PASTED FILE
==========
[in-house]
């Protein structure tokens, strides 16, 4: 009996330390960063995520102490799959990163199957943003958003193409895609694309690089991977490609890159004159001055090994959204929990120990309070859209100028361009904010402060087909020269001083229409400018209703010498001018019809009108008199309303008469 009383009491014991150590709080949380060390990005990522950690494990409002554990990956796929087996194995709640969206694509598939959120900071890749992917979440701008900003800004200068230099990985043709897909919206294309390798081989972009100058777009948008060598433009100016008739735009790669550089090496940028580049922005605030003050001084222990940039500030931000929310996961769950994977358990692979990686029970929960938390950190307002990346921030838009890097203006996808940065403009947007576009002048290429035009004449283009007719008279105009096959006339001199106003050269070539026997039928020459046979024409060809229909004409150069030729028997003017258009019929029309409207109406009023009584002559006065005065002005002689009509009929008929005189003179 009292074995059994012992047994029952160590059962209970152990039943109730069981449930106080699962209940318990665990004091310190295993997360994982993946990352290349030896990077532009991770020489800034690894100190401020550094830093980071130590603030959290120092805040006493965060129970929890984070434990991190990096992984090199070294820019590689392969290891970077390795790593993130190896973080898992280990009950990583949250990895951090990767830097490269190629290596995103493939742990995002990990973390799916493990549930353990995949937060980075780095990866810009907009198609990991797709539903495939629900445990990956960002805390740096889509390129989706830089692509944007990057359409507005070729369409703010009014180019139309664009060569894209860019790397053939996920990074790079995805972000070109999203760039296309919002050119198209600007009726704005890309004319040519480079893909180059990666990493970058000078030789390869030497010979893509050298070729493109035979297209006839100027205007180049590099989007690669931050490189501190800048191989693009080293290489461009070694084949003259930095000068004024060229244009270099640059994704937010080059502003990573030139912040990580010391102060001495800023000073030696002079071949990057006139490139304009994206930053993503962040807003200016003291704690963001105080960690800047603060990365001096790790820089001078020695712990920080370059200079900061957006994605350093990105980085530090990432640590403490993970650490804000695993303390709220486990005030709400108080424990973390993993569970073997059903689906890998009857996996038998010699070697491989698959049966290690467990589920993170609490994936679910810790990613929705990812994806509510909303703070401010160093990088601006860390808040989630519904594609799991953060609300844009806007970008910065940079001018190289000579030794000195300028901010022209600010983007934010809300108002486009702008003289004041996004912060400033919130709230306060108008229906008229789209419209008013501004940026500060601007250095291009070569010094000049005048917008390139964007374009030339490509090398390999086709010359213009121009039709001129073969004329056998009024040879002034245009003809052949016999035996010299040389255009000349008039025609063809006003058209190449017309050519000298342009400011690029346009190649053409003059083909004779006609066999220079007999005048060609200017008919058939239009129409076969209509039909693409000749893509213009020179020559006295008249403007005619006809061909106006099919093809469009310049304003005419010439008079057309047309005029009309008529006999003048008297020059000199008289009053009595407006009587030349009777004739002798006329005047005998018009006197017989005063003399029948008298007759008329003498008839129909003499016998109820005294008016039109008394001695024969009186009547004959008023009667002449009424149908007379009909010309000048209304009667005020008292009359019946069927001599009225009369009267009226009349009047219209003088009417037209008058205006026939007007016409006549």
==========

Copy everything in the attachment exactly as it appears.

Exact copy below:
[in-house]
């Protein structure tokens, strides 16, 4: 009996330390960063995520102490799959990163199957943003958003193409895609694309690089991977490609890159004159001055090994959204929990120990309070859209100028361009904010402060087909020269001083229409400018209703010498001018019809009108008199309303008469 009383009491014991150590709080949380060390990005990522950690494990409002554990990956796929087996194995709640969206694509598939959120900071890749992917979440701008900003800004200068230099990985043709897909919206294309390798081989972009100058777009948008060598433009100016008739735009790669550089090496940028580049922005605030003050001084222990940039500030931000929310996961769950994977358990692979990686029970929960938390950190307002990346921030838009890097203006996808940065403009947007576009002048290429035009004449283009007719008279105009096959006339001199106003050269070539026997039928020459046979024409060809229909004409150069030729028997003017258009019929029309409207109406009023009584002559006065005065002005002689009509009929008929005189003179 009292074995059994012992047994029952160590059962209970152990039943109730069981449930106080699962209940318990665990004091310190295993997360994982993946990352290349030896990077532009991770020489800034690894100190401020550094830093980071130590603030959290120092805040006493965060129970929890984070434990991190990096992984090199070294820019590689392969290891970077390795790593993130190896973080898992280990009950990583949250990895951090990767830097490269190629290596995103493939742990995002990990973390799916493990549930353990995949937060980075780095990866810009907009198609990991797709539903495939629900445990990956960002805390740096889509390129989706830089692509944007990057359409507005070729369409703010009014180019139309664009060569894209860019790397053939996920990074790079995805972000070109999203760039296309919002050119198209600007009726704005890309004319040519480079893909180059990666990493970058000078030789390869030497010979893509050298070729493109035979297209006839100027205007180049590099989007690669931050490189501190800048191989693009080293290489461009070694084949003259930095000068004024060229244009270099640059994704937010080059502003990573030139912040990580010391102060001495800023000073030696002079071949990057006139490139304009994206930053993503962040807003200016003291704690963001105080960690800047603060990365001096790790820089001078020695712990920080370059200079900061957006994605350093990105980085530090990432640590403490993970650490804000695993303390709220486990005030709400108080424990973390993993569970073997059903689906890998009857996996038998010699070697491989698959049966290690467990589920993170609490994936679910810790990613929705990812994806509510909303703070401010160093990088601006860390808040989630519904594609799991953060609300844009806007970008910065940079001018190289000579030794000195300028901010022209600010983007934010809300108002486009702008003289004041996004912060400033919130709230306060108008229906008229789209419209008013501004940026500060601007250095291009070569010094000049005048917008390139964007374009030339490509090398390999086709010359213009121009039709001129073969004329056998009024040879002034245009003809052949016999035996010299040389255009000349008039025609063809006003058209190449017309050519000298342009400011690029346009190649053409003059083909004779006609066999220079007999005048060609200017008919058939239009129409076969209509039909693409000749893509213009020179020559006295008249403007005619006809061909106006099919093809469009310049304003005419010439008079057309047309005029009309008529006999003048008297020059000199008289009053009595407006009587030349009777004739002798006329005047005998018009006197017989005063003399029948008298007759008329003498008839129909003499016998109820005294008016039109008394001695024969009186009547004959008023009667002449009424149908007379009909010309000048209304009667005020008292009359019946069927001599009225009369009267009226009349009047219209003088009417037209008058205006026939007007016409006549």